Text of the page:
Hackernoon logoBuilding an App to Send and Receive Messages Over a Local Network by@altynberg

Building an App to Send and Receive Messages Over a Local Network

Altynbek Usenbekov Hacker Noon profile picture

@altynbergAltynbek Usenbekov

Software Developer

The task is to build an app that can send and receive messages over a local network. We can do it using sockets, but today we are going to create a simple app that uses an HTTP server for communication.

The idea is very simple:

The app has a simple HTTP server to send a message:

  1. Get my local IP address 
  2. Try to send message to every local IP like:
        GET xxx.xxx.xxx.1/?msg=message
        GET xxx.xxx.xxx.2/?msg= message
        GET xxx.xxx.xxx.254/?msg= message

Local IP address

We need to get the local IP address to send messages and to create an HttpServer instance. I created a simple method for this:

It returns an IP address something like this:

We will use the leading three octets to send a request to every local IP:



To able to receive requests we need to create an instance of

using our local IP and any port from 1024 to 65353.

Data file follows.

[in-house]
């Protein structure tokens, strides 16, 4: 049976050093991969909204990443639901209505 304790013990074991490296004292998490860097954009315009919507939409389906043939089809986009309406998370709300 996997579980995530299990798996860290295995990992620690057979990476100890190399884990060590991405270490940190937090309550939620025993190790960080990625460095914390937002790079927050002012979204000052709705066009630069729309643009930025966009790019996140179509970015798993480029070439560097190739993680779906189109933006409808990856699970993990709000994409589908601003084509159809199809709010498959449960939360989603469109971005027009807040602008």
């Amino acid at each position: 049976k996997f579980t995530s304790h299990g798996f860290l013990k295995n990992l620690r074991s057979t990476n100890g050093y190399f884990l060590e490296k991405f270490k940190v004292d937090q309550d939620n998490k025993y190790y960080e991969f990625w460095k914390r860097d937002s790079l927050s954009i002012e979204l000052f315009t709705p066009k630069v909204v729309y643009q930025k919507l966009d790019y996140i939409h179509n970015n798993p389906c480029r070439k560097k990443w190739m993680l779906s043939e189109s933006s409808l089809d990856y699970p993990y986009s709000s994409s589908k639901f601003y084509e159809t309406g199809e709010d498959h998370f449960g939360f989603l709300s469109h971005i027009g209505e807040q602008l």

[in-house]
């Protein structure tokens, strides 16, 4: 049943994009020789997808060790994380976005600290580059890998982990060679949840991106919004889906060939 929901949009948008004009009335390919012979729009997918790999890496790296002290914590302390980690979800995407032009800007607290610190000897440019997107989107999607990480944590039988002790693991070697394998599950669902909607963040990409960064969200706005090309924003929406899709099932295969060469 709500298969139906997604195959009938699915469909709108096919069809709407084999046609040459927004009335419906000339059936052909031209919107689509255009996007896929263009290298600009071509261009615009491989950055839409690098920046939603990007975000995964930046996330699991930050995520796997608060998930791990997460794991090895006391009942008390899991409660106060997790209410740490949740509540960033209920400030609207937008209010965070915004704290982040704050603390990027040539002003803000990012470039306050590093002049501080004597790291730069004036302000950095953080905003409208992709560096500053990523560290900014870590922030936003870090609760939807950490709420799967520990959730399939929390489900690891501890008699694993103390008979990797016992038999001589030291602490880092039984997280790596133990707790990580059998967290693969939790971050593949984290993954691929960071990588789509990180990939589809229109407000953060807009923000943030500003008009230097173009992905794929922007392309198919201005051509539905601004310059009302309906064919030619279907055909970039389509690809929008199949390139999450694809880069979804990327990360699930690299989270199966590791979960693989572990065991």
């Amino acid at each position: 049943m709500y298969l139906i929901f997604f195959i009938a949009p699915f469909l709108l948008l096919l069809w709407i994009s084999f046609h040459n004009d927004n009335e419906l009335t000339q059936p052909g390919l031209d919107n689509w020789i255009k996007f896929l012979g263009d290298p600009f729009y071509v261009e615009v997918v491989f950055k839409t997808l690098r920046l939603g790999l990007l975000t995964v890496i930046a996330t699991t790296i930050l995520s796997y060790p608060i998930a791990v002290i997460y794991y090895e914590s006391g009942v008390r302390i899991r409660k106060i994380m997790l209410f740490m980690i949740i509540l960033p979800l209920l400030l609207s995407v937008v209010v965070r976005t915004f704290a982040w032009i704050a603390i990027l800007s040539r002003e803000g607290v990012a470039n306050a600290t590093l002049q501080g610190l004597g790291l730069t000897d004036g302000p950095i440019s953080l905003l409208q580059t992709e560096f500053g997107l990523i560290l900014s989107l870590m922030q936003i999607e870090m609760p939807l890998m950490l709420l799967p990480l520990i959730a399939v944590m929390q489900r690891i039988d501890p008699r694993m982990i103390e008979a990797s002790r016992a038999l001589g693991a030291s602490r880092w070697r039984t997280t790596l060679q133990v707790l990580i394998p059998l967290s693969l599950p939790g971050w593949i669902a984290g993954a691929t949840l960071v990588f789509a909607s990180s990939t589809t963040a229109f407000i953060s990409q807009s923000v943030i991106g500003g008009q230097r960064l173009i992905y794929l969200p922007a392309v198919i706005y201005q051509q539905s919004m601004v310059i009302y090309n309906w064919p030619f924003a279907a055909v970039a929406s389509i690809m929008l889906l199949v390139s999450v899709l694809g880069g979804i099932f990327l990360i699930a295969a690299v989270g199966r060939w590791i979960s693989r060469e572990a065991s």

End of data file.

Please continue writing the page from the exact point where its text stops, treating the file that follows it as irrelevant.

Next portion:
We return ‘Ok’ when we receive a request. To check if it works you can go to the link

http://{your local IP}:8080
and you should see the ‘Ok’ message.

Before checking on iOS or Android you need to add permissions.

Add to iOS info.plist file:


Add to AndroidManifest.xml file:

<uses-permission android:name="android.permission.INTERNET" />

Handling requests

To make it simple we will use the GET method and use query parameters to send a message like this:

http://{local IP}:8080?msg=message&ip=ip

If the request has the parameters like

we add those values to our message list and call the
or notify to show that list on the screen:

To get the full source, check the Github project below.

Sending messages

We have to send the message to every local IP. We can use our local IP address to get the leading three octets and, from that, build the list of local IP addresses:

In this example, it sends messages only to IP addresses from

but theoretically, we can send it from 1 to 255.


We can now send messages to active local devices. In the image below the left one is a physical iOS device and the right one is a macOS desktop App. As you can see they can send messages to each other and they have different local IP addresses.

You can find the working example here: https://github.com/usenbekov/local-network-comm


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